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It’s time the Republican Party quit believing its own rhetoric

To the editor,
For as long as I can remember, Republicans have always maintained that: "They represent the heartland and they believe in personal responsibility, family values, and 'getting the government off our backs'". This indeed has been their mantra which seems to work in "red states". Social scientists and economists have long questioned whether Republicans practice what they preach.
The statistical reality according to these learned men is that: "the red states are, on average less prone to pay income taxes, more prone to receive subsidies from the federal government, less physically fit, less responsible in their sexual behavior, more prone to inflict harm on themselves and on others through smoking , drunk driving, and misuse of firearms and more prone to "free ride" on the health care system compared to "blue staters".
Economists have long known that in spite of the rhetoric about "getting the government off our backs" , the red states receive more federal spending net of taxes than the blue states. Alaska, Mississippi, Louisiana, West Virginia, and North and South Dakota top the list of what Mitt Romney labeled as "moochers". Republicans fall far short of "practicing what they preach". Democrats in blue states on the other hand are guilty of "not preaching what they practice". ObamaCare, better known as the Affordable Care Act, champions personal responsibility. The states that hate it don't!! Establishing personal responsibility, not socialized medicine is the reason why conservative think tanks such as the Heritage Foundation proposed the idea of a "universal mandate" in the first place and why Mitt Romney enacted it in Massachusettes when he was governor.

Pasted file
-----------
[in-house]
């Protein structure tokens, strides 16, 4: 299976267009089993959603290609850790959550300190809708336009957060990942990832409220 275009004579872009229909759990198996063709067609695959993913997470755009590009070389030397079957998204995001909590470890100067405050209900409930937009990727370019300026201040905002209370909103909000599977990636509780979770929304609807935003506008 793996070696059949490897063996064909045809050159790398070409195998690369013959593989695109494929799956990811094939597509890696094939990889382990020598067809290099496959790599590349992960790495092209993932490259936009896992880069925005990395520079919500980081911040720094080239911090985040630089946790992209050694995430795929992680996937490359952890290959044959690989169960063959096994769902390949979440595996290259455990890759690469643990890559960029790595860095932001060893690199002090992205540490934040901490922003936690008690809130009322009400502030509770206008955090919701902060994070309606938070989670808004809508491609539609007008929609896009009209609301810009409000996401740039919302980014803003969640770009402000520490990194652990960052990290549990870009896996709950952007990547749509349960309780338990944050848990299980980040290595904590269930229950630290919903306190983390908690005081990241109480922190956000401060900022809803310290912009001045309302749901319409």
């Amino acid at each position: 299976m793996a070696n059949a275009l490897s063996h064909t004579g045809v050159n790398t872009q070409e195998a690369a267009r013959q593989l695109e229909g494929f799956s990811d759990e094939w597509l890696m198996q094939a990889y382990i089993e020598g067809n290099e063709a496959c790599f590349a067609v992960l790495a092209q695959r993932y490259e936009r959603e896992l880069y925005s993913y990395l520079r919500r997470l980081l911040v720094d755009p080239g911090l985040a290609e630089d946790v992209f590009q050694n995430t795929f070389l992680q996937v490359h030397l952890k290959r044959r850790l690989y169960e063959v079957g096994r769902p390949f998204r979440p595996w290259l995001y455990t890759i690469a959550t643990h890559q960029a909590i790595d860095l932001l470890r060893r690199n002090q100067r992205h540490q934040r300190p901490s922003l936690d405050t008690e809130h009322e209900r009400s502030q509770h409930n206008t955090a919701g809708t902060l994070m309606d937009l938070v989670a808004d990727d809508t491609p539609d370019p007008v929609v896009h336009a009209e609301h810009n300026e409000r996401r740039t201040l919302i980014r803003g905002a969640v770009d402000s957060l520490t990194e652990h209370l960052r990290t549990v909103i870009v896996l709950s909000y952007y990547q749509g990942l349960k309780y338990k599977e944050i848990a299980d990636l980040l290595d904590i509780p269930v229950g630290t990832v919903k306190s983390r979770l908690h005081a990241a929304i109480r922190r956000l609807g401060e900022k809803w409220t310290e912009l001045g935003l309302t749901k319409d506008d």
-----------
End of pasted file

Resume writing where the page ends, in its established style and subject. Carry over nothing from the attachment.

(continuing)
In order for Republicans to have any chance at all in reclaiming legitimacy they are going to have to quit being the "stupid party"; quit believing their own rhetoric , and of course, marginalize the Tea Party.
George Maloof
Plymouth
 
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